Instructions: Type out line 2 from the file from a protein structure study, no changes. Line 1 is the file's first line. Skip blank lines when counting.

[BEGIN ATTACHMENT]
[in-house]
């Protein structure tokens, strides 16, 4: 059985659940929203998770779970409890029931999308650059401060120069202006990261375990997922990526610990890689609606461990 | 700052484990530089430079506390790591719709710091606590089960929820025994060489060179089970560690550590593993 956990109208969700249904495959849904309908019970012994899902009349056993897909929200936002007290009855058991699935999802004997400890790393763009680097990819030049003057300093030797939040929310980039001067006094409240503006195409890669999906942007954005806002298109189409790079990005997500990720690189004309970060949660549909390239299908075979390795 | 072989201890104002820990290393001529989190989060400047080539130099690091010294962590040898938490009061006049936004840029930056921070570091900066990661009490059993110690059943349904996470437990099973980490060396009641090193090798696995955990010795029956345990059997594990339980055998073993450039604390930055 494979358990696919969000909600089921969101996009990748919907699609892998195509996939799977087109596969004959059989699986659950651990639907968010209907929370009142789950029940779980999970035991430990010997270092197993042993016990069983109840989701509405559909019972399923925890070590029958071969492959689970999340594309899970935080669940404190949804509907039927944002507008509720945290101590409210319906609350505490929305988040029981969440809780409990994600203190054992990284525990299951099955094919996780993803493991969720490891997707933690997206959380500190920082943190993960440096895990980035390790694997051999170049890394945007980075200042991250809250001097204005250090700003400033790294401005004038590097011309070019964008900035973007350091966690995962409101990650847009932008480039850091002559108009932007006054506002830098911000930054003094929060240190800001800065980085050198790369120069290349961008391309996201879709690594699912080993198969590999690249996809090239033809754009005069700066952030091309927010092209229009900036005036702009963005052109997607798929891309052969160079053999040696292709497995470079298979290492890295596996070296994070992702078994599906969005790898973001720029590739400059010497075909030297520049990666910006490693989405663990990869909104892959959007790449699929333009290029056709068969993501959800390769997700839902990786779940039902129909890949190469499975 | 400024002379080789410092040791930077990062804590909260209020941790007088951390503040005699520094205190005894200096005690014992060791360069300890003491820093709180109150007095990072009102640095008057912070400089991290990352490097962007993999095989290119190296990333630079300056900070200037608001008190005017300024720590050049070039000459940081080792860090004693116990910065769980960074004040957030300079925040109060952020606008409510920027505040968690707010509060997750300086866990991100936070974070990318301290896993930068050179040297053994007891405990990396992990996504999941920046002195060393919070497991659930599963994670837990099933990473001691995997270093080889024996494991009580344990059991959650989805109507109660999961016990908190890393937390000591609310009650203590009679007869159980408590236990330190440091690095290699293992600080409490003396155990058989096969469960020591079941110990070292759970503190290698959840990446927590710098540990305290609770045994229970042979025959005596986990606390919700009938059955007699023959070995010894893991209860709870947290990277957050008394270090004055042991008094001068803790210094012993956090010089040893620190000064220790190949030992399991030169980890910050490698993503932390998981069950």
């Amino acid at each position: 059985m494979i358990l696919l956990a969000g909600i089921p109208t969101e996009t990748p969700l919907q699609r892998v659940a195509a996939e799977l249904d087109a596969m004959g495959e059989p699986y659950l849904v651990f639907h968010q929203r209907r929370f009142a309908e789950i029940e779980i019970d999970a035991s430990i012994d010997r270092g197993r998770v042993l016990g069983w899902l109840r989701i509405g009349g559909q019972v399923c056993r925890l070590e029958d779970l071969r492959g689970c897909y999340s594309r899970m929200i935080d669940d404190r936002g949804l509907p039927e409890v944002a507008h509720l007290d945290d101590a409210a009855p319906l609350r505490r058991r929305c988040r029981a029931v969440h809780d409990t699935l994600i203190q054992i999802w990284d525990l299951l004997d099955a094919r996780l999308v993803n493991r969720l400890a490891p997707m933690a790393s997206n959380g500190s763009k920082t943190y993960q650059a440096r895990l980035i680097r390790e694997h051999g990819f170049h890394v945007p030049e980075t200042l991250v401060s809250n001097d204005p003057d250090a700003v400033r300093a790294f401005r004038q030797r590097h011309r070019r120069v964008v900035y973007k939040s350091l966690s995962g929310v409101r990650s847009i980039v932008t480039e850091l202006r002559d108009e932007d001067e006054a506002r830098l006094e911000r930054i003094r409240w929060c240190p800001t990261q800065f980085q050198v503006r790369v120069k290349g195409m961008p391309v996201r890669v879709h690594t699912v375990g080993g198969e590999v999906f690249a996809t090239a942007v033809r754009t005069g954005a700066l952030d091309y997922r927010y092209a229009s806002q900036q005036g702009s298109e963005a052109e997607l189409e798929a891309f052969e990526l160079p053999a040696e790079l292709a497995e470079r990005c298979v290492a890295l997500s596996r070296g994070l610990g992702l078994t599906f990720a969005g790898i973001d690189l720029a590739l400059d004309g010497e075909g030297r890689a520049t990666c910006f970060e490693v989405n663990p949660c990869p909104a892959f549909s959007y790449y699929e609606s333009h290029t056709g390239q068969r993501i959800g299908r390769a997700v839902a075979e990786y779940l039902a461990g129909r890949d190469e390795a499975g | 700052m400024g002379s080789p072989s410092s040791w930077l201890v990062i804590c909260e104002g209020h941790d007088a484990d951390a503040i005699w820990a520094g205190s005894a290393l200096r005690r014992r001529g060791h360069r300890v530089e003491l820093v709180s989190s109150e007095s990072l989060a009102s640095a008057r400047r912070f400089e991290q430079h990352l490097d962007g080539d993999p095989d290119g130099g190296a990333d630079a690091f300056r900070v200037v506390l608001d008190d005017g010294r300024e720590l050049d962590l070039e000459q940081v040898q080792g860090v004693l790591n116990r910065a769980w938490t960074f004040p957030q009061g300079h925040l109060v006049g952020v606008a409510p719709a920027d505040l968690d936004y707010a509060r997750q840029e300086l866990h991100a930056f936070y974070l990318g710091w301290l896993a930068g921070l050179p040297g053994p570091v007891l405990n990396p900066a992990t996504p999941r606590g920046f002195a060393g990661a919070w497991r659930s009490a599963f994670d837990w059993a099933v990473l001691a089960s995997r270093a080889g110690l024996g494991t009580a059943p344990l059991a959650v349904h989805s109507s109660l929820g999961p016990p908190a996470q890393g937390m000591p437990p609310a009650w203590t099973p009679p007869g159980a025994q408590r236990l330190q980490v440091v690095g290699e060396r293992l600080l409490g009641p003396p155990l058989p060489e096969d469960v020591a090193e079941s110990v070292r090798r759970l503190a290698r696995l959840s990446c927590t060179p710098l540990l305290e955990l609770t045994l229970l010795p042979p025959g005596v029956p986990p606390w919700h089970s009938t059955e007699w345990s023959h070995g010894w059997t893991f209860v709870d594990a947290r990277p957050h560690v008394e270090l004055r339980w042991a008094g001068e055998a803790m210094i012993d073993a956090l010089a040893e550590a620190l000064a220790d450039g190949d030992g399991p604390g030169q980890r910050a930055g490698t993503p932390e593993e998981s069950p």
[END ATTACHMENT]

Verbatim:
């Protein structure tokens, strides 16, 4: 059985659940929203998770779970409890029931999308650059401060120069202006990261375990997922990526610990890689609606461990 | 700052484990530089430079506390790591719709710091606590089960929820025994060489060179089970560690550590593993 956990109208969700249904495959849904309908019970012994899902009349056993897909929200936002007290009855058991699935999802004997400890790393763009680097990819030049003057300093030797939040929310980039001067006094409240503006195409890669999906942007954005806002298109189409790079990005997500990720690189004309970060949660549909390239299908075979390795 | 072989201890104002820990290393001529989190989060400047080539130099690091010294962590040898938490009061006049936004840029930056921070570091900066990661009490059993110690059943349904996470437990099973980490060396009641090193090798696995955990010795029956345990059997594990339980055998073993450039604390930055 494979358990696919969000909600089921969101996009990748919907699609892998195509996939799977087109596969004959059989699986659950651990639907968010209907929370009142789950029940779980999970035991430990010997270092197993042993016990069983109840989701509405559909019972399923925890070590029958071969492959689970999340594309899970935080669940404190949804509907039927944002507008509720945290101590409210319906609350505490929305988040029981969440809780409990994600203190054992990284525990299951099955094919996780993803493991969720490891997707933690997206959380500190920082943190993960440096895990980035390790694997051999170049890394945007980075200042991250809250001097204005250090700003400033790294401005004038590097011309070019964008900035973007350091966690995962409101990650847009932008480039850091002559108009932007006054506002830098911000930054003094929060240190800001800065980085050198790369120069290349961008391309996201879709690594699912080993198969590999690249996809090239033809754009005069700066952030091309927010092209229009900036005036702009963005052109997607798929891309052969160079053999040696292709497995470079298979290492890295596996070296994070992702078994599906969005790898973001720029590739400059010497075909030297520049990666910006490693989405663990990869909104892959959007790449699929333009290029056709068969993501959800390769997700839902990786779940039902129909890949190469499975 | 400024002379080789410092040791930077990062804590909260209020941790007088951390503040005699520094205190005894200096005690014992060791360069300890003491820093709180109150007095990072009102640095008057912070400089991290990352490097962007993999095989290119190296990333630079300056900070200037608001008190005017300024720590050049070039000459940081080792860090004693116990910065769980960074004040957030300079925040109060952020606008409510920027505040968690707010509060997750300086866990991100936070974070990318301290896993930068050179040297053994007891405990990396992990996504999941920046002195060393919070497991659930599963994670837990099933990473001691995997270093080889024996494991009580344990059991959650989805109507109660999961016990908190890393937390000591609310009650203590009679007869159980408590236990330190440091690095290699293992600080409490003396155990058989096969469960020591079941110990070292759970503190290698959840990446927590710098540990305290609770045994229970042979025959005596986990606390919700009938059955007699023959070995010894893991209860709870947290990277957050008394270090004055042991008094001068803790210094012993956090010089040893620190000064220790190949030992399991030169980890910050490698993503932390998981069950």